Blog Posts by Vera H-C Chan

  • The weekday report for the topics and people that are trending on
    Yahoo! and across the Web for Thursday May 3, 2012

    Research by Search editor Liz Streng

    A politician long oppressed by the opposition now joins them in a country's historic chapter. A man who comes from a long line of daredevils decides on a honeymoon destination for his next trick. And even those who don't know the odds of Daddy Long Legs versus Rousing Sermon versus I'll Have Another will be sipping a southern tradition this weekend. Toast to what you readers have been searching.

    STANDOUT SPIKES (a deeper dig behind three trending terms)

    Aung San Suu Kyi: The politician's roots in Burma's evolution went deep. Her father founded the army and helped win the country's independence from the British in 1947, only to be assassinated that year. Her mother gradually rose in the political ranks, becoming an ambassador to India and Nepal. Kyi received her degrees in England, where she met her husband, and returned in 1998 to

    Read More »from Aung San Suu Kyi, Niagara Falls tightrope walk, mint juleps: What’s Spiking (Thursday)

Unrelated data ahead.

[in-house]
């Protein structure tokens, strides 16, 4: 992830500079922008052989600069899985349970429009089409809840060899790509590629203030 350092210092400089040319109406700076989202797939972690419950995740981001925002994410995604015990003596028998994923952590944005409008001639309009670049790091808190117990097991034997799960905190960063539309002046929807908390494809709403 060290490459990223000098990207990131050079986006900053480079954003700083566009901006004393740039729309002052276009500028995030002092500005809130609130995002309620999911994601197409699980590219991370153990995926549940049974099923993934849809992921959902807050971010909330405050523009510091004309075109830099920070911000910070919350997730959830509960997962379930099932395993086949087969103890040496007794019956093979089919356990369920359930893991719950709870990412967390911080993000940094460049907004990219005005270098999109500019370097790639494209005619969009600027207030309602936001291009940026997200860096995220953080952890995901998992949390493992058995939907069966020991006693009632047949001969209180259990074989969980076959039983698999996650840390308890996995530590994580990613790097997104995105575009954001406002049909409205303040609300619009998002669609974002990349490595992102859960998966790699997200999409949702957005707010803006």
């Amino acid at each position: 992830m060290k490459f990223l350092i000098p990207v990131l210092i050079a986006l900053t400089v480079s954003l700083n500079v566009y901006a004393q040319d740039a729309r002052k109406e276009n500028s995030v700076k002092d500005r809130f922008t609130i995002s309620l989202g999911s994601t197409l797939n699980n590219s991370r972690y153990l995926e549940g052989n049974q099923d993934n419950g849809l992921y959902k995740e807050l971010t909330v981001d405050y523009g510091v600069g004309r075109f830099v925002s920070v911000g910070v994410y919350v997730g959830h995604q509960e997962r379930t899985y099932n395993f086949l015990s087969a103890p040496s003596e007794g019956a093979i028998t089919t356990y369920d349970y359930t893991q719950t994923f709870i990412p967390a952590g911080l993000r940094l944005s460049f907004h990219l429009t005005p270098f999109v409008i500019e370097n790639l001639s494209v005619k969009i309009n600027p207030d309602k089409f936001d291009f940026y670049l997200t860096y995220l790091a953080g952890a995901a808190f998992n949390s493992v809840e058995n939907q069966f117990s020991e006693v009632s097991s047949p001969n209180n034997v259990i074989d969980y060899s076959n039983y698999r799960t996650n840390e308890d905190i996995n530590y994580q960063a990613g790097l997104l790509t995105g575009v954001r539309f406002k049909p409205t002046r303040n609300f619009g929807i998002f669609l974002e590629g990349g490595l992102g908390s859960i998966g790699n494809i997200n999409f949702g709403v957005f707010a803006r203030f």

• China: Talk to the handAn escaped dissident (a blind one at that), running from house arrest and straight into the arms of Hillary Clinton—if he can get to her. A political rock star's downfall. A mysterious poisoning.

    Are these cases of power-mad provincials on the loose? The clash of national economic reform and upstart Maoist loyalists? Just nasty but juicy business? For a country the size and scale of China, scandal can assume mega proportions. When those scandals happen within months of a massive leadership transition, that sends out red flares about power struggles within the world's most populous country.

    This fall isn't just any transfer of power: Seven out of nine leaders are retiring, making for a momentous generational shift. That has happened only three times in modern China, according to the Brookings Institute. The first ended in the cultural revolution, and the second with the 1989 Tienanmen Square revolt. The third in 2002 proved the charm, with an orderly transition. Now, with

    Read More »from Y! Big Story: Blind dissident and political rock star scandals plague China’s leadership transition